Garden Guides, Insects That Harm Pecan Trees
Insects That Harm Pecan Trees
By: April Sanders
21 September, 2017
The pecan tree (Carya illinoinensis) is the official tree of the state of Texas and is desirable for its large size, bright green leaves and, of course, delicious nuts. The production of those nuts can be reduced or damaged, however, if the pecan tree is attacked and infested by insect pests, which feed on the sap and even use the nuts to house their young.
Hickory shuckworm is a major pest to pecan trees. This insect harms the pecans of the tree and attacks midway through the season. The larvae tunnel into the shucks of the nuts, stopping the flow of nutrients and interfering with kernel development. The pecans end up malformed and immature, or they drop prematurely from the tree.
Treat affected trees with an insecticide. Because the effects of this insect are sometimes hard to spot at first, it is a good idea to spay the tree with a preventative pesticide or insecticide in the spring, before the nuts begin to develop.
Stink and Leaf-footed Bugs
Stink bugs and leaf-footed bugs love to feast on pecans. These insects overwinter under fallen leaves, only to emerge in the spring and lay eggs on nearby crops, such as soybeans, or common weeds. When the eggs hatch, the larvae make their way to nearby pecan trees, where they latch onto the developing nuts and suck out the sap. If the shells of the pecans are not yet hard, the nuts will drop prematurely from the tree. If the shells have hardened, dark spots will appear on the kernel, and the pecan will develop a bitter taste.
These pests are easily spotted with the naked eye. Once spotted, the tree should be treated with a powerful insecticide to kill the insects.
Black Pecan Aphid
The black pecan aphid can devastate a pecan tree in just one season. These aphids suck the sap from the bottom, or underside, of the leaves of the tree. Black aphids are more dangerous to the tree than yellow aphids because they inject a toxin into the leaves when they pierce the leaves to suck out the plant’s juices. The toxin kills the tissue between the veins of the leaves, first turning it bright yellow, then brown. In this way, defoliation can quickly occur, especially since it only takes three of these tiny bugs to kill one leaf, according to horticulturists with Texas A&M University.
Defoliation of a pecan tree greatly reduces nut development and production. Black pecan aphid infestations should be prevented with the application of a preventative insecticide in the spring.
Sawflies look similar to tiny bees. Their larvae are voracious eaters and will consume the leaves of the pecan trees, leaving them full of holes or ragged along the edges. Often, entire leaves are eaten. When the larvae are satiated, they drop to the soil, where they burrow into it and overwinter. In the spring, the adults lay eggs on the newly emerging leaves, continuing the cycle. Pecan trees should be sprayed with insecticide in the spring to kill the larvae before they hatch or shortly thereafter.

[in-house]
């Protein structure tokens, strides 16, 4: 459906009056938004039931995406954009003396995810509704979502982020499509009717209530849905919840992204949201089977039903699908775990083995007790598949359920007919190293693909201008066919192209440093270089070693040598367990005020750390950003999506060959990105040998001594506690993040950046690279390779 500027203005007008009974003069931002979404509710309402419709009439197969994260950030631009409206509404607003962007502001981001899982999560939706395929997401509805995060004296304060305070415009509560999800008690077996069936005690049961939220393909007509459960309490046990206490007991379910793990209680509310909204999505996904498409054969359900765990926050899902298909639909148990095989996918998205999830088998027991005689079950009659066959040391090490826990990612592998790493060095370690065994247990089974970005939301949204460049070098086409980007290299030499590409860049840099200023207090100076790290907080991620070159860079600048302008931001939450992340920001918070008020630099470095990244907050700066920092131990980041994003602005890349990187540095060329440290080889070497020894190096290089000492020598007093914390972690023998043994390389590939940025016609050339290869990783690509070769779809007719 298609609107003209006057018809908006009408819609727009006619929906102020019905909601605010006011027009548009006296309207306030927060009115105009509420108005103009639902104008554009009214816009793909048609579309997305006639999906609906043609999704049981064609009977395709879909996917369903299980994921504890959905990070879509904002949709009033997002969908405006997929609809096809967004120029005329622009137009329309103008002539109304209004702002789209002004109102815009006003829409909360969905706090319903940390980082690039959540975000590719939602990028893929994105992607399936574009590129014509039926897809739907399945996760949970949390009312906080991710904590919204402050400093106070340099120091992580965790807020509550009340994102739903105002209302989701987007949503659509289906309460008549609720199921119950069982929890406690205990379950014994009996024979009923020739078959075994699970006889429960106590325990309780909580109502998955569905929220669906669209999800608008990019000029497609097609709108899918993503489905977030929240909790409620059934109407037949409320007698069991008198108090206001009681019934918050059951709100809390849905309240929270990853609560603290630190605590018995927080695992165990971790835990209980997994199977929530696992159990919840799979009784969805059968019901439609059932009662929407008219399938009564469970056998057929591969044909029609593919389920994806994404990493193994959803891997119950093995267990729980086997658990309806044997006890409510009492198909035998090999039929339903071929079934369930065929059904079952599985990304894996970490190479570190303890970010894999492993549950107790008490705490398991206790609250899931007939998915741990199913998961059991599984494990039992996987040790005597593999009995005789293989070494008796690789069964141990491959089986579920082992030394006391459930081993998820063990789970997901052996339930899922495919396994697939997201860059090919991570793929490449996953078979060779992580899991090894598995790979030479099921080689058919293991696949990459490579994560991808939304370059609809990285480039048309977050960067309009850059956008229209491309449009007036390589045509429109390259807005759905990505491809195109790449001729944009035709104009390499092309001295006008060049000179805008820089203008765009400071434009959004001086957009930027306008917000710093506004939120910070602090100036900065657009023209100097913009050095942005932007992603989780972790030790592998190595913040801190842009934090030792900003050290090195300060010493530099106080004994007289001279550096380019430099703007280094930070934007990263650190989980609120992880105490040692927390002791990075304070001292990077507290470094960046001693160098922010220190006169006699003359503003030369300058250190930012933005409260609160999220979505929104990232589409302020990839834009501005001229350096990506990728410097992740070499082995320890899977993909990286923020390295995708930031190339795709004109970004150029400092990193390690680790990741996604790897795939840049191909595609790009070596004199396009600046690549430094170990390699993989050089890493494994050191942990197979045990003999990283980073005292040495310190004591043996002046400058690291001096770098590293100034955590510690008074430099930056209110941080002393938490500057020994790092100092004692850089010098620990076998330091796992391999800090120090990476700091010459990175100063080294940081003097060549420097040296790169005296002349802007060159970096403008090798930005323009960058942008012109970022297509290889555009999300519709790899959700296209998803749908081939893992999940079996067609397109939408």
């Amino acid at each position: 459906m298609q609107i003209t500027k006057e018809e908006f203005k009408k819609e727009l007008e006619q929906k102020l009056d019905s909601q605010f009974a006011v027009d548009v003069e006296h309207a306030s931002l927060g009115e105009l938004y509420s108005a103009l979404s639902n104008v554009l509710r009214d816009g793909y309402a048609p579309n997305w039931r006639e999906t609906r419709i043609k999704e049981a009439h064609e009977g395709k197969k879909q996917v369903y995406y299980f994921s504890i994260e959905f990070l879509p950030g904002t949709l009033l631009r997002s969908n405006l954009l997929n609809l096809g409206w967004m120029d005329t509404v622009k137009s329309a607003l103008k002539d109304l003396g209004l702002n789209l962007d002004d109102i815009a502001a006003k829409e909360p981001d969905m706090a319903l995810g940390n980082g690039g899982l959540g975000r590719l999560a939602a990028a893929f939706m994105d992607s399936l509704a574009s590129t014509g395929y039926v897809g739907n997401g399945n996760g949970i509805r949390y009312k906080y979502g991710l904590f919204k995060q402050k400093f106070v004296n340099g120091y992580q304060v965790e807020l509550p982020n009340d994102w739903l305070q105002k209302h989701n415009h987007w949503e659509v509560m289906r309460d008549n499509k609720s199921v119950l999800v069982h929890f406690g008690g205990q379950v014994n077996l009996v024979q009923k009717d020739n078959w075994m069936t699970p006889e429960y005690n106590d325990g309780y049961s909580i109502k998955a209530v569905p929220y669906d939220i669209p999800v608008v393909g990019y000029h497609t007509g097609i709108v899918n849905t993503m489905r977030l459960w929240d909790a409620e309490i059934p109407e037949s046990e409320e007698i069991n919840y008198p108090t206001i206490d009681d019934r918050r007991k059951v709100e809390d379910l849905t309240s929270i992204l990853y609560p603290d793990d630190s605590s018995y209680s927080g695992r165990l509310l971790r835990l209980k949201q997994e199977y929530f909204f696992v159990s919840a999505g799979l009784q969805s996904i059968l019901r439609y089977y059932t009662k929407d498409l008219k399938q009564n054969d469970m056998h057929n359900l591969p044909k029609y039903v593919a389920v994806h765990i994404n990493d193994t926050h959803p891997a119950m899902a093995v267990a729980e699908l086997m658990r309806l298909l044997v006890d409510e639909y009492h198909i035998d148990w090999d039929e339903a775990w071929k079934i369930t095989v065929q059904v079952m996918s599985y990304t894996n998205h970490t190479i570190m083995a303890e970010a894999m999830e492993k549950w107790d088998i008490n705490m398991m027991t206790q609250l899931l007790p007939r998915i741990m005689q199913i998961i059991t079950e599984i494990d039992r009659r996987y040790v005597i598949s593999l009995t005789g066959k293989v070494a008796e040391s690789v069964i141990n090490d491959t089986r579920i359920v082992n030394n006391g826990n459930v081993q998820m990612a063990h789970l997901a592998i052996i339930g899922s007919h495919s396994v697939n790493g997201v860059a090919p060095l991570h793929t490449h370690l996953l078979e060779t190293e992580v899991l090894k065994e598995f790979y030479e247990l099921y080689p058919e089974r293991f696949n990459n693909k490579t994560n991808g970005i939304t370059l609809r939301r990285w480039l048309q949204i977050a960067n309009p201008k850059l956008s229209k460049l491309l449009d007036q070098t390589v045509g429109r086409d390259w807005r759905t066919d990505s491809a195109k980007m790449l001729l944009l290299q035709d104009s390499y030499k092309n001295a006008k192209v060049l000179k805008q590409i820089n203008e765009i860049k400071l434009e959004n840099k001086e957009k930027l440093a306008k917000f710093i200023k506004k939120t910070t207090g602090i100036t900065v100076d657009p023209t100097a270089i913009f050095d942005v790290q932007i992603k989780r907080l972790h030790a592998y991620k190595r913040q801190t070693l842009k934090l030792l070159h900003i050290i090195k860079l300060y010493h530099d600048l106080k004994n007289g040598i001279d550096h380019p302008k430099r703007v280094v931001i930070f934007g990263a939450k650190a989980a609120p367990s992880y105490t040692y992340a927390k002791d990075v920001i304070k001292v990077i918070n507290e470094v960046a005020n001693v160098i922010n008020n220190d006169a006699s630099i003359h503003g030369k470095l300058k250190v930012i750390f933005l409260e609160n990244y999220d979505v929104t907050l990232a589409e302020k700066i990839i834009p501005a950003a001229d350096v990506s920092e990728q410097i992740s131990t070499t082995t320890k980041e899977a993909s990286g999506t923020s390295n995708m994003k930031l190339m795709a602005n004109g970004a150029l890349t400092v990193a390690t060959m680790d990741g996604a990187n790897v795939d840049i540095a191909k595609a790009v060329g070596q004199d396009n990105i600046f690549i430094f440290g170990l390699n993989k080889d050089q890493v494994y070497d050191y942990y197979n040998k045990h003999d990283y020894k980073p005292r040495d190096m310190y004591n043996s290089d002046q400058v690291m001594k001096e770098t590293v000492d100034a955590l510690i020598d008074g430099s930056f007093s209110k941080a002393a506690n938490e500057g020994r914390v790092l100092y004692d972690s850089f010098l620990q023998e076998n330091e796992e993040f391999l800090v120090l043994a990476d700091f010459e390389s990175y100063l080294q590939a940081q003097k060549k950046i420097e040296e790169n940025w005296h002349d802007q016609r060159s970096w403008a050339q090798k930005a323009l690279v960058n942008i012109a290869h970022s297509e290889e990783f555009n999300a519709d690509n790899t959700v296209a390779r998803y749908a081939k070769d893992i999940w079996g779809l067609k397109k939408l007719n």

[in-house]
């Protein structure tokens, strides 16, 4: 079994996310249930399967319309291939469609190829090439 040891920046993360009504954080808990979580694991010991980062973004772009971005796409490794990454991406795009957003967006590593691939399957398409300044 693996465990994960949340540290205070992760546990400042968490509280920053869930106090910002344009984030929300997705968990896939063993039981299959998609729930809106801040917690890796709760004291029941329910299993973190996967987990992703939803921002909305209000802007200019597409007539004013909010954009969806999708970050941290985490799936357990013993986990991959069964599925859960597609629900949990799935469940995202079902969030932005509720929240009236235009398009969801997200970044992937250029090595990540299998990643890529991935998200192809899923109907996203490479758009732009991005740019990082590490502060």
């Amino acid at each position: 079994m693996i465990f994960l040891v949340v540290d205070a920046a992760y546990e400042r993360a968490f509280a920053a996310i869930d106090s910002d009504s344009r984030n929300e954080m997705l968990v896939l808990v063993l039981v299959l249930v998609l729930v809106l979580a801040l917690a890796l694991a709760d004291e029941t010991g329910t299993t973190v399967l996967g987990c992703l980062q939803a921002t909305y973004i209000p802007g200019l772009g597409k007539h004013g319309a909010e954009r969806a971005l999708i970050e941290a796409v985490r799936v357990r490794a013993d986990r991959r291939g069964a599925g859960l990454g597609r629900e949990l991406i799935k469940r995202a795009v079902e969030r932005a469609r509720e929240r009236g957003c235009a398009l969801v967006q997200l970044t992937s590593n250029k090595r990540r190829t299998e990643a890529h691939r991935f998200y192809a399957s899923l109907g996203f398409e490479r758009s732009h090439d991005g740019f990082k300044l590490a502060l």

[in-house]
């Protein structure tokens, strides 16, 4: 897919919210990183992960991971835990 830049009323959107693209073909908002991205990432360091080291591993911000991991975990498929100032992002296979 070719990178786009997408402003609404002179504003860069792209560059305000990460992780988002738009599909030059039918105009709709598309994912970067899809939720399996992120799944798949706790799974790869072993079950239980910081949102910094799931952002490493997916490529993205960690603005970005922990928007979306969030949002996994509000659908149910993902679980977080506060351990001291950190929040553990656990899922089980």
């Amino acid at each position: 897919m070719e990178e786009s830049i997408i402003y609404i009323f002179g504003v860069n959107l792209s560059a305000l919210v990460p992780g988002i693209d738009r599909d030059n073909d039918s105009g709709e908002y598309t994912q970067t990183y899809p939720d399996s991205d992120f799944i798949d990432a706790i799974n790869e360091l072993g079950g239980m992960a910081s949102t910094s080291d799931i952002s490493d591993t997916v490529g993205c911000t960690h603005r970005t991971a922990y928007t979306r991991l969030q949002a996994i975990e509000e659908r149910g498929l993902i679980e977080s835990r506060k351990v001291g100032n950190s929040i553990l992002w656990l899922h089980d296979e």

Fall webworm is a type of caterpillar. Hundreds of these can build large webs on a pecan tree, swathing the tree in sheets of white silk. These caterpillars consume the leaves of the tree and can defoliate even large trees in one growing season, which severely limits nut production. Between two and four generations of caterpillars can infest pecan trees each year.
Beetle infestation puts Joburg’s tree canopy at risk
Johannesburg City Parks and Zoo is investigating an outbreak and infestation of borer that is killing trees in several suburbs.
Residents in Hurlingham‚ Craighall Park‚ Dunkeld‚ Sandton‚ Parkview‚ Kensington and Houghton have reported diseased trees in their yards and on the street‚ mayoral committee member for community development Nonhlanhla Sifumba said on Wednesday.
“Polyphagous Shothole Borer … is a minute beetle that embeds its eggs deep in the inner layers of the tree. The larvae‚ once matured‚ then make their way out of the tree by tunnelling holes‚” a statement by the MMC read.
“The holes resemble ‘gunshots’ that stifle the flow of nutrients through the veins of a tree‚ resulting in a tree that is visibly diseased from the top. This is eventually fatal for the tree and can destroy a cluster of adjacent trees once the young beetles start to nest.”
The city’s parks and zoo department is working closely with institutions such as the Forestry and Agricultural Biotechnology Institute (FABI) to survey the extent of the spread of the infestation.
Pesky bug brings a plague to city trees
Sifumba appealed to residents to report diseased trees to [email protected]
“We are in the process of identifying the extent of the infestation of the Shothole Borer to the tree canopy of the City of Joburg‚ and the environment as a whole in order to mitigate the far reaching implications” said Sifumba.
The beetle has been devastating in other parts of the world but Sifumba was cautious not to cause panic until the true extent of the infestation was ascertained.
“Pesticides are not effective as well‚ because the beetle bores deep into the wood. The only known method of managing the spread is to cut down infested trees hosting the beetle‚ and to dispose of them in a controlled manner‚ through burning‚” Sifumba explained.
Symptoms vary in different tree species — from patches of white powdered wood called frass to blotches of oozing resin or gumming. This weakens the trees’ immune system causing stress and die-back on the bark surrounding the hole.
While the city evaluates the extent of the infestation‚ it is also training personnel to identify the borer and other fungal hosts that accompany the beetle‚ disposing of trees in a designated area for controlled dumping and burning and ensuring that a tree replacement strategy is in place.